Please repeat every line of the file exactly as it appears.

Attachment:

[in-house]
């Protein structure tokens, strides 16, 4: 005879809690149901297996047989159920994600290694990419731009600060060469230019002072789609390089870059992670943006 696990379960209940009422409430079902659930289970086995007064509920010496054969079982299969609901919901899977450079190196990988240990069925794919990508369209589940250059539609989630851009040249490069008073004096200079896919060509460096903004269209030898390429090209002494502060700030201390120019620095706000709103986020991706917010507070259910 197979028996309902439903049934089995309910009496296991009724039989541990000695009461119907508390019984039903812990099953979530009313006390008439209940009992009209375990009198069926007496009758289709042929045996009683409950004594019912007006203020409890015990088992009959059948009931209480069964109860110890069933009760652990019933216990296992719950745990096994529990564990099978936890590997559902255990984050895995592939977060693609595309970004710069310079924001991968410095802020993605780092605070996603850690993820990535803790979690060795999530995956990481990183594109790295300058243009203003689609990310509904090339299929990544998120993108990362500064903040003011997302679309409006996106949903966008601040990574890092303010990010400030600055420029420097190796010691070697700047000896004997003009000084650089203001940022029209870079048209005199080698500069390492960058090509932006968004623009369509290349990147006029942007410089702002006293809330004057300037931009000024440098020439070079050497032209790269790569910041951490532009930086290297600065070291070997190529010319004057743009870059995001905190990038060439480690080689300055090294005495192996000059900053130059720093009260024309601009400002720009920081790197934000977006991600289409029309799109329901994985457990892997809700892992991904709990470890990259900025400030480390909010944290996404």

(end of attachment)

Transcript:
[in-house]
């Protein structure tokens, strides 16, 4: 005879809690149901297996047989159920994600290694990419731009600060060469230019002072789609390089870059992670943006 696990379960209940009422409430079902659930289970086995007064509920010496054969079982299969609901919901899977450079190196990988240990069925794919990508369209589940250059539609989630851009040249490069008073004096200079896919060509460096903004269209030898390429090209002494502060700030201390120019620095706000709103986020991706917010507070259910 197979028996309902439903049934089995309910009496296991009724039989541990000695009461119907508390019984039903812990099953979530009313006390008439209940009992009209375990009198069926007496009758289709042929045996009683409950004594019912007006203020409890015990088992009959059948009931209480069964109860110890069933009760652990019933216990296992719950745990096994529990564990099978936890590997559902255990984050895995592939977060693609595309970004710069310079924001991968410095802020993605780092605070996603850690993820990535803790979690060795999530995956990481990183594109790295300058243009203003689609990310509904090339299929990544998120993108990362500064903040003011997302679309409006996106949903966008601040990574890092303010990010400030600055420029420097190796010691070697700047000896004997003009000084650089203001940022029209870079048209005199080698500069390492960058090509932006968004623009369509290349990147006029942007410089702002006293809330004057300037931009000024440098020439070079050497032209790269790569910041951490532009930086290297600065070291070997190529010319004057743009870059995001905190990038060439480690080689300055090294005495192996000059900053130059720093009260024309601009400002720009920081790197934000977006991600289409029309799109329901994985457990892997809700892992991904709990470890990259900025400030480390909010944290996404």